On Super Tuesday, GOP talking heads from Ari Fleischer to Michael Steele echoed Republican National Committee talking points, comparing their party’s increasingly bitter 2012 race to the 2008 Democratic primary contest.
With top-rank Republicans expressing high anxiety about the length and tone of the campaign, RNC communications director Sean Spicer a few days earlier had helpfully sent out a memo setting forth the spin template that GOP “political analysts” coincidentally employed on Tuesday night’s cable news election reports.
His bottom line: this year’s battle is no different than the Barack Obama-Hillary Clinton set-to four years ago.
Even in early February, the pundits were lamenting an endless, arduous primary. But in 2008, the Democratic primary was contested into early June. Barely two months into the 2012 race and it’s being treated as though it’s vastly longer than the 5-month 2008 race.
Until the very end, Clinton and Obama were haggling over superdelegates, waging searing attacks, and griping over DNC rules and bylaws as they scrambled for every last vote…
The fights got personal, and the internecine battle was waged publicly in debate after debate and in the endless news coverage.
Nice try, as Mitt might say.
The heartbreak of false equivalence: In fact, the 2008-2012 comparison is a classic false equivalence fallacy that fails because of five key differences between the two campaigns.
Enthusiasm. As Hank Plante has reported on this very page, Republican turnout in almost every state that’s voted so far has been below the levels of 2008, when the GOP also had a wide-open, multi-candidate race; by contrast, the Obama-Clinton primaries generated record-high levels of participation among Democrats, with more than 35 million votes cast collectively for the two rivals.
Favorability. At this point in 2008, Obama was viewed very favorably by the public despite his tough race, by 51-28%. By contrast, front-runner Romney is not wearing well, and his favorable-unfavorable is now underwater, 28-39%.
Quality of the field. Among Democratic primary voters, there was excitement about the historic nature of a campaign to select either the first woman or the first African-American who would be a presidential nominee. The GOP race has been a painful exercise in which Republican voters search desperately for someone – anyone! – to nominate other than Mittens, and the list of his rivals, vanquished or still ticking — Bachmann, Cain, Gingrich, Paul, Perry, Santorum, Donald friggin’ Trump – is not exactly a Mount Rushmore casting call.
Super-PACs. The countless millions poured into the Republican race by “independent” committees represent an unprecedented level of primary spending; that the majority of the money – particularly that spent on Romney’s behalf – has paid for attack ads has made the race far more “toxic,” to quote Mike Huckabee, than in 2008.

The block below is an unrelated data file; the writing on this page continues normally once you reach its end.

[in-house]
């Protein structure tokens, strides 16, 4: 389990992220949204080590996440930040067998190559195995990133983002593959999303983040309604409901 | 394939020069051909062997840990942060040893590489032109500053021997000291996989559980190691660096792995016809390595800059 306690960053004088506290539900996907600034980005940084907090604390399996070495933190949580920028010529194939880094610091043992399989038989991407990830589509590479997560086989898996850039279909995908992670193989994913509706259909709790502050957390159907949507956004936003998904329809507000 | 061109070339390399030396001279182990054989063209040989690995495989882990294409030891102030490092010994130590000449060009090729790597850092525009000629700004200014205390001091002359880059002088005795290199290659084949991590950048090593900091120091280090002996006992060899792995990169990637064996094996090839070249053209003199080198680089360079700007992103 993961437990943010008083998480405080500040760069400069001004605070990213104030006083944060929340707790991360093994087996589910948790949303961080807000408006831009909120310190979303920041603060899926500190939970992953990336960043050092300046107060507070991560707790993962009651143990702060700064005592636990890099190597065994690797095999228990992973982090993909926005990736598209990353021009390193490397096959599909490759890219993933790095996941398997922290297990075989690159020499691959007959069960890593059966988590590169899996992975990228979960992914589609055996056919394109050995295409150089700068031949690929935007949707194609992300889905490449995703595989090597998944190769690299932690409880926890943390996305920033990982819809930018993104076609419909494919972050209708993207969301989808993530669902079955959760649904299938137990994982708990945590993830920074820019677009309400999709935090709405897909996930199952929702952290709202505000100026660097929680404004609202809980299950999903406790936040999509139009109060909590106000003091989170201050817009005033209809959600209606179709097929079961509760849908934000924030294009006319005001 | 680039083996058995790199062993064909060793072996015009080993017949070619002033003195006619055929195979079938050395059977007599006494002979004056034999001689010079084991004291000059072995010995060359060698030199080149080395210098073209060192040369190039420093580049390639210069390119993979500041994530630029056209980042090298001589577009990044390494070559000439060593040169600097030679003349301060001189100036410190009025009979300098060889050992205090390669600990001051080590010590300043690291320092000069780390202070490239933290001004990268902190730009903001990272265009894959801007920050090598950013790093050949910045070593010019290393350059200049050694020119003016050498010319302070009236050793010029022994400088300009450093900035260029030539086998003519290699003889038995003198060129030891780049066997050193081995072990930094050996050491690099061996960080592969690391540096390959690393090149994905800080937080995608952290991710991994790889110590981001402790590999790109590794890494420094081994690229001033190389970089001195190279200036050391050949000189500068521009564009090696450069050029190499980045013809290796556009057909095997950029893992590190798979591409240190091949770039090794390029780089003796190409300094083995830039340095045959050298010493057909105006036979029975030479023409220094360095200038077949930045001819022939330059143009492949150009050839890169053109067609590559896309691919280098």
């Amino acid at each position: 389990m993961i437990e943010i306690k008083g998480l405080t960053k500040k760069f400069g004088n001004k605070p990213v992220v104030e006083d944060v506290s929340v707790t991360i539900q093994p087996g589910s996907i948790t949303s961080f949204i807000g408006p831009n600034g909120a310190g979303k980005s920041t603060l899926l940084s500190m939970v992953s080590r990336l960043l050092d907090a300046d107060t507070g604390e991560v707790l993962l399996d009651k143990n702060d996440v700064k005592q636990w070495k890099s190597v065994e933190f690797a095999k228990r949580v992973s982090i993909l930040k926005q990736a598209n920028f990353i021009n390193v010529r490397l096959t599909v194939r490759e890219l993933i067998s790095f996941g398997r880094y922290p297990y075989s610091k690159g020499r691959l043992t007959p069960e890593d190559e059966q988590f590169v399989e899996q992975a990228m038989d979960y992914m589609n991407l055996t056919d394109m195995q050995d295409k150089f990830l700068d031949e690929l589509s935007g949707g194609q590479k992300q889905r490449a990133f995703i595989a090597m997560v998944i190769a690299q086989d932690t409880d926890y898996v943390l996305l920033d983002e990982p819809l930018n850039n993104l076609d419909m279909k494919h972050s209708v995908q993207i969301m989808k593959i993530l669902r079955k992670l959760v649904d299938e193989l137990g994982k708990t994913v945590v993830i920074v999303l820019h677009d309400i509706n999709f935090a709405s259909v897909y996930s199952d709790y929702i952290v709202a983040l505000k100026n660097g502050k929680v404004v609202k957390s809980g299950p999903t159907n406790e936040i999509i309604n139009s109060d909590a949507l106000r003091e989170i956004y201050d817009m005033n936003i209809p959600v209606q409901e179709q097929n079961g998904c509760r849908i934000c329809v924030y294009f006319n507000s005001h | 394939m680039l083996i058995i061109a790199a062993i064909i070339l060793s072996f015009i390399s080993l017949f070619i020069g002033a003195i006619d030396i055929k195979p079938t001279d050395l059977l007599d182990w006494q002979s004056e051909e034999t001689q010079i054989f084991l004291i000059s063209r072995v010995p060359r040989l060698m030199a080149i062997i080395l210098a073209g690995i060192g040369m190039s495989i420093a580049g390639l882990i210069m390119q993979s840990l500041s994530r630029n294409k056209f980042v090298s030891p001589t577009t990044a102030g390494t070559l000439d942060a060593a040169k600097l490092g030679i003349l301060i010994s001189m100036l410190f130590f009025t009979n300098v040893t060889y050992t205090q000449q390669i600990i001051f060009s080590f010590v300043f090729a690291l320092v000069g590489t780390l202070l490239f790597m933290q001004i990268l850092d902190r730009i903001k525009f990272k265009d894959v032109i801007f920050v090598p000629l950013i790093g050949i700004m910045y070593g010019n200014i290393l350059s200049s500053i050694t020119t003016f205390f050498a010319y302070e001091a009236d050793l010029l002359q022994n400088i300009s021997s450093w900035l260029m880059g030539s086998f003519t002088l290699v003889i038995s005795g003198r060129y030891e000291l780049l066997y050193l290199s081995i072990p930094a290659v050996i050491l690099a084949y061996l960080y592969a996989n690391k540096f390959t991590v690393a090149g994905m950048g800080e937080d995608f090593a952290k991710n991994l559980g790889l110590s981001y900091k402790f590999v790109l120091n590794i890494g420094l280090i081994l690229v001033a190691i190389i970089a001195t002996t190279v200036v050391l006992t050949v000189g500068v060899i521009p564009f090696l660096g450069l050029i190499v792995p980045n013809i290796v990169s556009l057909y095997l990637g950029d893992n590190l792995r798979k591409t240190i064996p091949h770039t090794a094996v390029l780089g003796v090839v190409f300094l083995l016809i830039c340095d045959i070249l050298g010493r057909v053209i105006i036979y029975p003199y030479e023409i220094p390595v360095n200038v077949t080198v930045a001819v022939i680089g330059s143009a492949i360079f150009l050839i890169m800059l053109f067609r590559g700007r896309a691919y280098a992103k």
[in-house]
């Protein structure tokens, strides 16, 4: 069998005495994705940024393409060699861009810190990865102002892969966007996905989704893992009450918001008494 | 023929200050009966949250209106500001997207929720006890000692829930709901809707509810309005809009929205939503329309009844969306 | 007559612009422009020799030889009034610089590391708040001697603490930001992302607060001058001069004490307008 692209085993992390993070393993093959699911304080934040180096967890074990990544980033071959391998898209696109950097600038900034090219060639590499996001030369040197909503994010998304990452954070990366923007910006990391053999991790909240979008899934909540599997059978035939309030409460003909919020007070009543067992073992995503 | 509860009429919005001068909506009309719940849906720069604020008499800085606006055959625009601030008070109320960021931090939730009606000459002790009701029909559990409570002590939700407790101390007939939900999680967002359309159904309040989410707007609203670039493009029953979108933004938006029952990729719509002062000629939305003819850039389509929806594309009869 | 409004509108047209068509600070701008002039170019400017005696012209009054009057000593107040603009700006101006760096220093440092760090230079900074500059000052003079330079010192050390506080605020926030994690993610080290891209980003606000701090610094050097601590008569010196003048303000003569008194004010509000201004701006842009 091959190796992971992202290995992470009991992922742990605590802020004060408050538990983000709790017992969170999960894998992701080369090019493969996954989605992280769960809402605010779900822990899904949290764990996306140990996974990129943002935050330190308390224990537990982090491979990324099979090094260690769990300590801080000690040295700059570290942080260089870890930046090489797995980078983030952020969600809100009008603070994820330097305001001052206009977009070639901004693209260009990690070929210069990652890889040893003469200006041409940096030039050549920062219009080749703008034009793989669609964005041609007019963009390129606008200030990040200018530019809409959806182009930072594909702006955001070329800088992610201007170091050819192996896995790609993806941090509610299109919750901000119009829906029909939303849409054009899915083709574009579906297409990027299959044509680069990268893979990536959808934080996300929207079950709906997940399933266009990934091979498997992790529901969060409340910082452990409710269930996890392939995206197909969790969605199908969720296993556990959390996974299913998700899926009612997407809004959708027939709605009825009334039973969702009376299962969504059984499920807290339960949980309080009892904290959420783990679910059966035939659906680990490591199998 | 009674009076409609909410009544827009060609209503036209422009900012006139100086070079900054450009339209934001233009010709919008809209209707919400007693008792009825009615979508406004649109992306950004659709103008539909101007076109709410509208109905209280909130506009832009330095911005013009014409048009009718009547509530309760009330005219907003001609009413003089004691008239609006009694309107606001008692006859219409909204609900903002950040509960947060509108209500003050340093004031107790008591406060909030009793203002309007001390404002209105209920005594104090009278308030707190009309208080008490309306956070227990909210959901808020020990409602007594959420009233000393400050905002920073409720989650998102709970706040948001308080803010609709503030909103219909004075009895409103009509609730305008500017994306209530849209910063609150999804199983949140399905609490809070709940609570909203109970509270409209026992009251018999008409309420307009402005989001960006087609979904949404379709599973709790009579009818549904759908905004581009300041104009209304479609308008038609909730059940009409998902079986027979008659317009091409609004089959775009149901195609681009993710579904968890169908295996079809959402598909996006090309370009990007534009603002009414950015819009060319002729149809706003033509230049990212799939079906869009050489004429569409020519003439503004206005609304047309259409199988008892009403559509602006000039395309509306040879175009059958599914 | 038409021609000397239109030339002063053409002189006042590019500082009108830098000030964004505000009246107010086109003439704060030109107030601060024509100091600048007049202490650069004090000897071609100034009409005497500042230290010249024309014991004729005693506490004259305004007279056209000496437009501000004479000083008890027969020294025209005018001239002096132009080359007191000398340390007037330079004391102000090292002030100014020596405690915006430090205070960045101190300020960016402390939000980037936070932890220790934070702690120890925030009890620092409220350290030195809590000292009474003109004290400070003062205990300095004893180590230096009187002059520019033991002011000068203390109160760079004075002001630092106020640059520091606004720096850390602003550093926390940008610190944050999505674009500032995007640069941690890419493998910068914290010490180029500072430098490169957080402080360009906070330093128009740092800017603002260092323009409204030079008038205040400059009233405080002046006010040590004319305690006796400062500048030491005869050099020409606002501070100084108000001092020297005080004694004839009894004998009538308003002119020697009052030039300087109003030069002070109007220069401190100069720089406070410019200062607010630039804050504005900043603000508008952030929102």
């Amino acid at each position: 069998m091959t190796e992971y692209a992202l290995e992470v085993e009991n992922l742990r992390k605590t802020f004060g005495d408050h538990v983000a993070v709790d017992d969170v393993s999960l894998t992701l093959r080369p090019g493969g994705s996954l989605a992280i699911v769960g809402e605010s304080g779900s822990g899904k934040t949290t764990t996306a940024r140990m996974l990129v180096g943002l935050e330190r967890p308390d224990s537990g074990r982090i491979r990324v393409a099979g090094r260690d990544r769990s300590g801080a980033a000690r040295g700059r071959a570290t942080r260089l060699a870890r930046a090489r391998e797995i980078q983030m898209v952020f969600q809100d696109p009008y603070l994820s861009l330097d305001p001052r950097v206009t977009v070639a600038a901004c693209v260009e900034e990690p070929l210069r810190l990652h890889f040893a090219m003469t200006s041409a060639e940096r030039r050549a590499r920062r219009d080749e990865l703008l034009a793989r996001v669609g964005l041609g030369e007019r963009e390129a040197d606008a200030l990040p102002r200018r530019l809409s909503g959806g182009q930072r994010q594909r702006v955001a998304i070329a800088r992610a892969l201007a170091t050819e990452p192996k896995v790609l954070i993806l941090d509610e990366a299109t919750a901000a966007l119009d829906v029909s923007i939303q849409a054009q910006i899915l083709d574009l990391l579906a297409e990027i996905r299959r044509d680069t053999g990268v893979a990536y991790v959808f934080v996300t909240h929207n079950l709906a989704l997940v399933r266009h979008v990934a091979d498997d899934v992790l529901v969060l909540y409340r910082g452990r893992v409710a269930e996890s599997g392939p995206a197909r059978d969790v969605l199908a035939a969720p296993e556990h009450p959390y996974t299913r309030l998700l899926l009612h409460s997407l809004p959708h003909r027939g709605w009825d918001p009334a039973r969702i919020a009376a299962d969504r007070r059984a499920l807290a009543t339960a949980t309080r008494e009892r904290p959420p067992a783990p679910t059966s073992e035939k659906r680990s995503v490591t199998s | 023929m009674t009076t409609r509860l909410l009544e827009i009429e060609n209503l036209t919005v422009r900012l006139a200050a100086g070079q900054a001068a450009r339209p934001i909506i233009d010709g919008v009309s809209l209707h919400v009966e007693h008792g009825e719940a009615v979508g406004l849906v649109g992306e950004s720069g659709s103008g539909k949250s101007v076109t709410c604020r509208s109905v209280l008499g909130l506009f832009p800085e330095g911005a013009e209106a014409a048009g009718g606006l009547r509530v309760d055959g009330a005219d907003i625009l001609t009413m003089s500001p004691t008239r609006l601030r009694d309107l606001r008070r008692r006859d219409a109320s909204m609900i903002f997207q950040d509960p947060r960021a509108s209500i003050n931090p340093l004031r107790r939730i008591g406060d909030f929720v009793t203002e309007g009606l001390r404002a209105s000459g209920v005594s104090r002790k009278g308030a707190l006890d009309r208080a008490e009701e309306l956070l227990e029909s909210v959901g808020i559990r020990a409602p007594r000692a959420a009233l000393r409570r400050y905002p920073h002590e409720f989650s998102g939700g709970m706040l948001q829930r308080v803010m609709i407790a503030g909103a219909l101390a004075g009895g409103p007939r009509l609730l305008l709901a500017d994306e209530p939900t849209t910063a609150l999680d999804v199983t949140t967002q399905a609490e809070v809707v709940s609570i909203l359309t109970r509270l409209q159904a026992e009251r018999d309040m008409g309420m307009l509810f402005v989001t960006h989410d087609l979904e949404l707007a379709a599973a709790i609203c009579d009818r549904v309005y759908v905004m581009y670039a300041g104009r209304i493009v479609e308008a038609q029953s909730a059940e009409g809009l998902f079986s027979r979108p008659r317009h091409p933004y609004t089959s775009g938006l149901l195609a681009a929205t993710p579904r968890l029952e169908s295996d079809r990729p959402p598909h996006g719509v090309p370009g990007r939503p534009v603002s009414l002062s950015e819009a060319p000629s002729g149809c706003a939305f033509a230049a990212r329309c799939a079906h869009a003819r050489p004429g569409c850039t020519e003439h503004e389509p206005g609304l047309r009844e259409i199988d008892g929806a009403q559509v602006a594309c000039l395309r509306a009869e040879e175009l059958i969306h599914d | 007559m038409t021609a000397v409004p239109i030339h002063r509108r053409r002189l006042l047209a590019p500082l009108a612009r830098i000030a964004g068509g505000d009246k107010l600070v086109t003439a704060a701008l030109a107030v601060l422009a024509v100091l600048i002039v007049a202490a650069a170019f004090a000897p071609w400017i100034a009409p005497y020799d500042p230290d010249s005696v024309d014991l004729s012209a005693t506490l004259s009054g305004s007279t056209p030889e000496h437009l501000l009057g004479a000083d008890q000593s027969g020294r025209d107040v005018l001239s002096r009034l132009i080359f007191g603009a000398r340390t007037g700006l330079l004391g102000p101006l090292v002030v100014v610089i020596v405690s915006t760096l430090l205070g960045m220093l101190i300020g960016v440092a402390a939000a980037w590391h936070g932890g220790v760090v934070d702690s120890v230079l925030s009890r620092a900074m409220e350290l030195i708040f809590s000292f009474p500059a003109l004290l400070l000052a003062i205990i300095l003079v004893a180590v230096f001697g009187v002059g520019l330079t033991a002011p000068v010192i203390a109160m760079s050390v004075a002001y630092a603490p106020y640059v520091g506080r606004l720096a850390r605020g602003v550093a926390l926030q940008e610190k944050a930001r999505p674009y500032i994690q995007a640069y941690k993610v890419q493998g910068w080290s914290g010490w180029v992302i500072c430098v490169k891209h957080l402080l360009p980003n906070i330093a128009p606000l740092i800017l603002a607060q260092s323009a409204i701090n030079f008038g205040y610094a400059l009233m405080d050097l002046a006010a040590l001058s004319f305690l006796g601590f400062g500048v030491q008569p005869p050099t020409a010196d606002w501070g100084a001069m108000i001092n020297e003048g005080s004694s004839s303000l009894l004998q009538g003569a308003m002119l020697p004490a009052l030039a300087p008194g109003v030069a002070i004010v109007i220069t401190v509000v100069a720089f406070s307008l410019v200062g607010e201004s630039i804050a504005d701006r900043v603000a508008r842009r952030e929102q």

Tone. Obama and Clinton had their share of personal attacks – from Tony Rezko to Bill Clinton’s racial views — but their mutual bashing came mostly on issues like Iraq and health care, or over who was better prepared for the White House (Spoiler alert: She was). Through the long slog of 20 debates and early voting, however, the Republican contest has often focused on puerile name-calling – “liar” and “influence peddler” come to mind – social issues – who’s purer on abortion and gay marriage — or just silly stuff – the HPV vaccine, endorsing Arlen Specter and denying kosher food to seniors – that has demeaned everyone.
During the Florida primary, Tampa-based Republican consultant Chris Ingram told the UK’s Sky News that the 2008 Democratic race “turned in to a protracted fight because both (Obama and Clinton) were super strong candidates.”
“I think the real issue here is that neither Mitt Romney nor Rick Santorum are super strong, and that’s why no-one is emerging as a clear front-runner,” he added. “This has the potential very easily to turn in to a drag on the party.”
Life in imitation of art: We’re so excited to watch “Game Change” on Saturday night that we’ve ordered up a whole mess of kegs, bought one of those old timey popcorn machines on Craig’s List and rented the Croatian Hall so we can fly in the Calbuzz Executive Board of Corporate Overseers and Shift Supervisors for the event.
Meanwhile, we’re glued to the MacBook, hypnotically watching raw video on a site we stumbled on showing what real-life political consultants actually do all day. Check it out.
Press Clips: Top 10 Reads of the Week
For those, like us, mistakenly left off the Davos guest list.
Against all odds, Mittens keeps finding ways to be more craven.
Ann Coulter: Off her meds again.
John Seiler makes good points about the LAT’s NYT-knockoff pay-for-web play.
Yet another reason it’s a goofy idea.
Three words we thought we’d never write: Ron Paul, sellout.
What National Review tells itself about the Romney narrative.
The Democratic war on women.
Good Weekly Standard take on Mitt’s real problem.
Sending your kid to Cal State Hayward is more expensive than Harvard.